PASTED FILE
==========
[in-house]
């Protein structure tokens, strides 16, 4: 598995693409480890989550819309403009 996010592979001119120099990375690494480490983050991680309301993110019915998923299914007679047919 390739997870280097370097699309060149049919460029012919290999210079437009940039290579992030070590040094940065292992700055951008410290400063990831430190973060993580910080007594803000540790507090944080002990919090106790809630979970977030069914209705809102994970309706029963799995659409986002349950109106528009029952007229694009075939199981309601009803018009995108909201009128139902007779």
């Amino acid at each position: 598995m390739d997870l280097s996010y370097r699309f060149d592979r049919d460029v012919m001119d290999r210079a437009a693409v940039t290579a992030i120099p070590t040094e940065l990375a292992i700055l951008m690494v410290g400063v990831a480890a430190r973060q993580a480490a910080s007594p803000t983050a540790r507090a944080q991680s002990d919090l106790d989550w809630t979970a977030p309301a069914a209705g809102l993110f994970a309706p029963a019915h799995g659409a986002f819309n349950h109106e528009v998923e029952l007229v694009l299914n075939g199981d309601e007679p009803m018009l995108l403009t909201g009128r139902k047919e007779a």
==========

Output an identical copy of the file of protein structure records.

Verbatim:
[in-house]
């Protein structure tokens, strides 16, 4: 598995693409480890989550819309403009 996010592979001119120099990375690494480490983050991680309301993110019915998923299914007679047919 390739997870280097370097699309060149049919460029012919290999210079437009940039290579992030070590040094940065292992700055951008410290400063990831430190973060993580910080007594803000540790507090944080002990919090106790809630979970977030069914209705809102994970309706029963799995659409986002349950109106528009029952007229694009075939199981309601009803018009995108909201009128139902007779």
């Amino acid at each position: 598995m390739d997870l280097s996010y370097r699309f060149d592979r049919d460029v012919m001119d290999r210079a437009a693409v940039t290579a992030i120099p070590t040094e940065l990375a292992i700055l951008m690494v410290g400063v990831a480890a430190r973060q993580a480490a910080s007594p803000t983050a540790r507090a944080q991680s002990d919090l106790d989550w809630t979970a977030p309301a069914a209705g809102l993110f994970a309706p029963a019915h799995g659409a986002f819309n349950h109106e528009v998923e029952l007229v694009l299914n075939g199981d309601e007679p009803m018009l995108l403009t909201g009128r139902k047919e007779a």